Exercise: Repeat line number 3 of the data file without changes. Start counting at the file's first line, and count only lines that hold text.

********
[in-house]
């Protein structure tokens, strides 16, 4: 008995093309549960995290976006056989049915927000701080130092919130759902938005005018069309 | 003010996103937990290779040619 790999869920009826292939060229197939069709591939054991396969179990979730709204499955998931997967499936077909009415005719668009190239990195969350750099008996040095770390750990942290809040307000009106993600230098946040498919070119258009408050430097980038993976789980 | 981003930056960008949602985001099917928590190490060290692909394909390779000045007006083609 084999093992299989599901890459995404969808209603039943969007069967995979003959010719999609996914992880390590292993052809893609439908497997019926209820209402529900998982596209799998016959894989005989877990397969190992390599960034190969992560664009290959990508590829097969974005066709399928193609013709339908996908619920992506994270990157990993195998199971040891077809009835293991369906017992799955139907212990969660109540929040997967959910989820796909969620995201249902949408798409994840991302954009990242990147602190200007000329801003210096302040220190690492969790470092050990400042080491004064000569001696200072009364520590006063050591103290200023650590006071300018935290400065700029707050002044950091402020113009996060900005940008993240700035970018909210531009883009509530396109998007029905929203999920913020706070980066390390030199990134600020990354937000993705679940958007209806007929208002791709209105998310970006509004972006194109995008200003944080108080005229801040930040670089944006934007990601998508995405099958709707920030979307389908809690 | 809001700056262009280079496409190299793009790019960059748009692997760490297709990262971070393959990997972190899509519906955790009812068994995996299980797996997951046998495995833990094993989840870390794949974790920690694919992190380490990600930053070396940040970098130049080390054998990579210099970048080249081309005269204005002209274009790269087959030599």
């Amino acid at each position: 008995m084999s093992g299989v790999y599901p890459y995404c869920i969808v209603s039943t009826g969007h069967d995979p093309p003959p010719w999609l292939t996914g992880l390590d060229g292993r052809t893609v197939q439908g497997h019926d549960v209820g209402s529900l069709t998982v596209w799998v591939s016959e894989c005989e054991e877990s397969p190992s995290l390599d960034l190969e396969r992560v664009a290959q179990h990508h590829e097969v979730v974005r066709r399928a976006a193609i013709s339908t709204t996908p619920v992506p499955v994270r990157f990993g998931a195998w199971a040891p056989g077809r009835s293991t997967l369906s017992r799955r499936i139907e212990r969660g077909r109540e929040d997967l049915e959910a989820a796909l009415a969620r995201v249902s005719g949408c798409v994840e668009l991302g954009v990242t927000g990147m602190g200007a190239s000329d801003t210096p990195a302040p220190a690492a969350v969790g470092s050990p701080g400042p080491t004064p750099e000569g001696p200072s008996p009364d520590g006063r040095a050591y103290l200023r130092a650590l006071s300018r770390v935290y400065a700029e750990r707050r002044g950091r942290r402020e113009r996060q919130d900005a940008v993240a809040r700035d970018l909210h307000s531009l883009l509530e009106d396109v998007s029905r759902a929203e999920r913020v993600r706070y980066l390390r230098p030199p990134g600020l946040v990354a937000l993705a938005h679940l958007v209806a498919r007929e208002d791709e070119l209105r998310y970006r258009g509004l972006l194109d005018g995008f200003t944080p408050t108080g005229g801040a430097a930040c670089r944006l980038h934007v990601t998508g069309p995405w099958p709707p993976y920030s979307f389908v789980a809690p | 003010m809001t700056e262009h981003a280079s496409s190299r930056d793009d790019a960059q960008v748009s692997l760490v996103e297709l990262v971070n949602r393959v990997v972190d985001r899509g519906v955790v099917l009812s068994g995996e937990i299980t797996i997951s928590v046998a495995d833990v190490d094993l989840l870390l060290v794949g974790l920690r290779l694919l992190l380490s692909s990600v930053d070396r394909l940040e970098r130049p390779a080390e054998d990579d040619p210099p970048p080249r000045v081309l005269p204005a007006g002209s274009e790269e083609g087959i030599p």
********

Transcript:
């Amino acid at each position: 008995m084999s093992g299989v790999y599901p890459y995404c869920i969808v209603s039943t009826g969007h069967d995979p093309p003959p010719w999609l292939t996914g992880l390590d060229g292993r052809t893609v197939q439908g497997h019926d549960v209820g209402s529900l069709t998982v596209w799998v591939s016959e894989c005989e054991e877990s397969p190992s995290l390599d960034l190969e396969r992560v664009a290959q179990h990508h590829e097969v979730v974005r066709r399928a976006a193609i013709s339908t709204t996908p619920v992506p499955v994270r990157f990993g998931a195998w199971a040891p056989g077809r009835s293991t997967l369906s017992r799955r499936i139907e212990r969660g077909r109540e929040d997967l049915e959910a989820a796909l009415a969620r995201v249902s005719g949408c798409v994840e668009l991302g954009v990242t927000g990147m602190g200007a190239s000329d801003t210096p990195a302040p220190a690492a969350v969790g470092s050990p701080g400042p080491t004064p750099e000569g001696p200072s008996p009364d520590g006063r040095a050591y103290l200023r130092a650590l006071s300018r770390v935290y400065a700029e750990r707050r002044g950091r942290r402020e113009r996060q919130d900005a940008v993240a809040r700035d970018l909210h307000s531009l883009l509530e009106d396109v998007s029905r759902a929203e999920r913020v993600r706070y980066l390390r230098p030199p990134g600020l946040v990354a937000l993705a938005h679940l958007v209806a498919r007929e208002d791709e070119l209105r998310y970006r258009g509004l972006l194109d005018g995008f200003t944080p408050t108080g005229g801040a430097a930040c670089r944006l980038h934007v990601t998508g069309p995405w099958p709707p993976y920030s979307f389908v789980a809690p | 003010m809001t700056e262009h981003a280079s496409s190299r930056d793009d790019a960059q960008v748009s692997l760490v996103e297709l990262v971070n949602r393959v990997v972190d985001r899509g519906v955790v099917l009812s068994g995996e937990i299980t797996i997951s928590v046998a495995d833990v190490d094993l989840l870390l060290v794949g974790l920690r290779l694919l992190l380490s692909s990600v930053d070396r394909l940040e970098r130049p390779a080390e054998d990579d040619p210099p970048p080249r000045v081309l005269p204005a007006g002209s274009e790269e083609g087959i030599p």